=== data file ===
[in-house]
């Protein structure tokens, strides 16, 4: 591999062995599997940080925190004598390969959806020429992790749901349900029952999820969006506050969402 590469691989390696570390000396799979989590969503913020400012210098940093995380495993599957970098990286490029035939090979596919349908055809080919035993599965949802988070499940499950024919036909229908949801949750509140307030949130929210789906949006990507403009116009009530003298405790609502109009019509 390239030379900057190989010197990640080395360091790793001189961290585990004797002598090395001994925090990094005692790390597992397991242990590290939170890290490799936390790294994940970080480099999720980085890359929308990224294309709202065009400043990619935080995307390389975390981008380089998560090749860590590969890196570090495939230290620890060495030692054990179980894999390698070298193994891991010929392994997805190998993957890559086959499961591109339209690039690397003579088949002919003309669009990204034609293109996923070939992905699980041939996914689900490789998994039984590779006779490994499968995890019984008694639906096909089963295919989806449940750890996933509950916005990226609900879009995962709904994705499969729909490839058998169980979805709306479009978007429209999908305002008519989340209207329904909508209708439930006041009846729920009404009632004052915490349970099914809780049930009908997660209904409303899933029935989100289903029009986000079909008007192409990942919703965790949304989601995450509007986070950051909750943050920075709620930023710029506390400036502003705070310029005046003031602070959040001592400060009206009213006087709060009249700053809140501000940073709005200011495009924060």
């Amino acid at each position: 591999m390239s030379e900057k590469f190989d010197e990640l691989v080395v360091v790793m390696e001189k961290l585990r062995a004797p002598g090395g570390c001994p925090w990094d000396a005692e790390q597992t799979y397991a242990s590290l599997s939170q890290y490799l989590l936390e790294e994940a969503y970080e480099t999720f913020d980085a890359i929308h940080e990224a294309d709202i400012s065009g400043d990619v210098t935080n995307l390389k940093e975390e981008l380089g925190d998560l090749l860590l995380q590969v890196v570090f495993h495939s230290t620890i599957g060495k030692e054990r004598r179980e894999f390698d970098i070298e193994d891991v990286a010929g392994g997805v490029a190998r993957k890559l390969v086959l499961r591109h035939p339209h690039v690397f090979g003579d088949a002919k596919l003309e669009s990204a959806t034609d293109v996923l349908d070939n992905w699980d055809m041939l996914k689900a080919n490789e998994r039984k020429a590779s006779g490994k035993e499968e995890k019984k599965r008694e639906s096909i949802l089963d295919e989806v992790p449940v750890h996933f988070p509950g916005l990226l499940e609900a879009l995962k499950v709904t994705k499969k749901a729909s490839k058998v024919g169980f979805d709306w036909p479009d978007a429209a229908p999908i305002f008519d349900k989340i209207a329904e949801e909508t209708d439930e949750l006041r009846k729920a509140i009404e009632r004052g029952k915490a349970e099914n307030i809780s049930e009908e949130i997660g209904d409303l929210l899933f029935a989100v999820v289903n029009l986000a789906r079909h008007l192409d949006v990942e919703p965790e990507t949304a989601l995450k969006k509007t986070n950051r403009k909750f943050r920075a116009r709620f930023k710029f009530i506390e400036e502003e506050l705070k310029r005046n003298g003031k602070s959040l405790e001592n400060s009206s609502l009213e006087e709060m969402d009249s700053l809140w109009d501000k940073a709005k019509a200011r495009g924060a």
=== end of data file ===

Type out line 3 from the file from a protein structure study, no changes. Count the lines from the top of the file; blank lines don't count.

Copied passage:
């Amino acid at each position: 591999m390239s030379e900057k590469f190989d010197e990640l691989v080395v360091v790793m390696e001189k961290l585990r062995a004797p002598g090395g570390c001994p925090w990094d000396a005692e790390q597992t799979y397991a242990s590290l599997s939170q890290y490799l989590l936390e790294e994940a969503y970080e480099t999720f913020d980085a890359i929308h940080e990224a294309d709202i400012s065009g400043d990619v210098t935080n995307l390389k940093e975390e981008l380089g925190d998560l090749l860590l995380q590969v890196v570090f495993h495939s230290t620890i599957g060495k030692e054990r004598r179980e894999f390698d970098i070298e193994d891991v990286a010929g392994g997805v490029a190998r993957k890559l390969v086959l499961r591109h035939p339209h690039v690397f090979g003579d088949a002919k596919l003309e669009s990204a959806t034609d293109v996923l349908d070939n992905w699980d055809m041939l996914k689900a080919n490789e998994r039984k020429a590779s006779g490994k035993e499968e995890k019984k599965r008694e639906s096909i949802l089963d295919e989806v992790p449940v750890h996933f988070p509950g916005l990226l499940e609900a879009l995962k499950v709904t994705k499969k749901a729909s490839k058998v024919g169980f979805d709306w036909p479009d978007a429209a229908p999908i305002f008519d349900k989340i209207a329904e949801e909508t209708d439930e949750l006041r009846k729920a509140i009404e009632r004052g029952k915490a349970e099914n307030i809780s049930e009908e949130i997660g209904d409303l929210l899933f029935a989100v999820v289903n029009l986000a789906r079909h008007l192409d949006v990942e919703p965790e990507t949304a989601l995450k969006k509007t986070n950051r403009k909750f943050r920075a116009r709620f930023k710029f009530i506390e400036e502003e506050l705070k310029r005046n003298g003031k602070s959040l405790e001592n400060s009206s609502l009213e006087e709060m969402d009249s700053l809140w109009d501000k940073a709005k019509a200011r495009g924060a």